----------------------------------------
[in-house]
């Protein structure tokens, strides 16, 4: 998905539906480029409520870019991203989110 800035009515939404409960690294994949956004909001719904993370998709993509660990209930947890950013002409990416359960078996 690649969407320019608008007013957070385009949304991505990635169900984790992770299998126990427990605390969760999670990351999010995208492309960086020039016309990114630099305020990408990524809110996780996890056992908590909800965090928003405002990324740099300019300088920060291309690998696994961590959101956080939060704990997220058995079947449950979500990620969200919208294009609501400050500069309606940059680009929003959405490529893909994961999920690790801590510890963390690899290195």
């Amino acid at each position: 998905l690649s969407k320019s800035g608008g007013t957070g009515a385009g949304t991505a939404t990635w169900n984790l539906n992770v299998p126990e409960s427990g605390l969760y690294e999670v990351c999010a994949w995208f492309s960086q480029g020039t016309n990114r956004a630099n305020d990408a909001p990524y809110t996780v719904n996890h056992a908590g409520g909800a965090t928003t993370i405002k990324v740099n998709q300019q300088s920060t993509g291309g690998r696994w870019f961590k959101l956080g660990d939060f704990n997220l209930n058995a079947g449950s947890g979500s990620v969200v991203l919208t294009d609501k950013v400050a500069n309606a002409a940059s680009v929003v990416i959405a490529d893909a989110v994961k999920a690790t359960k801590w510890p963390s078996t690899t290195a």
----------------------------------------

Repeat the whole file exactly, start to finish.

[in-house]
């Protein structure tokens, strides 16, 4: 998905539906480029409520870019991203989110 800035009515939404409960690294994949956004909001719904993370998709993509660990209930947890950013002409990416359960078996 690649969407320019608008007013957070385009949304991505990635169900984790992770299998126990427990605390969760999670990351999010995208492309960086020039016309990114630099305020990408990524809110996780996890056992908590909800965090928003405002990324740099300019300088920060291309690998696994961590959101956080939060704990997220058995079947449950979500990620969200919208294009609501400050500069309606940059680009929003959405490529893909994961999920690790801590510890963390690899290195």
């Amino acid at each position: 998905l690649s969407k320019s800035g608008g007013t957070g009515a385009g949304t991505a939404t990635w169900n984790l539906n992770v299998p126990e409960s427990g605390l969760y690294e999670v990351c999010a994949w995208f492309s960086q480029g020039t016309n990114r956004a630099n305020d990408a909001p990524y809110t996780v719904n996890h056992a908590g409520g909800a965090t928003t993370i405002k990324v740099n998709q300019q300088s920060t993509g291309g690998r696994w870019f961590k959101l956080g660990d939060f704990n997220l209930n058995a079947g449950s947890g979500s990620v969200v991203l919208t294009d609501k950013v400050a500069n309606a002409a940059s680009v929003v990416i959405a490529d893909a989110v994961k999920a690790t359960k801590w510890p963390s078996t690899t290195a």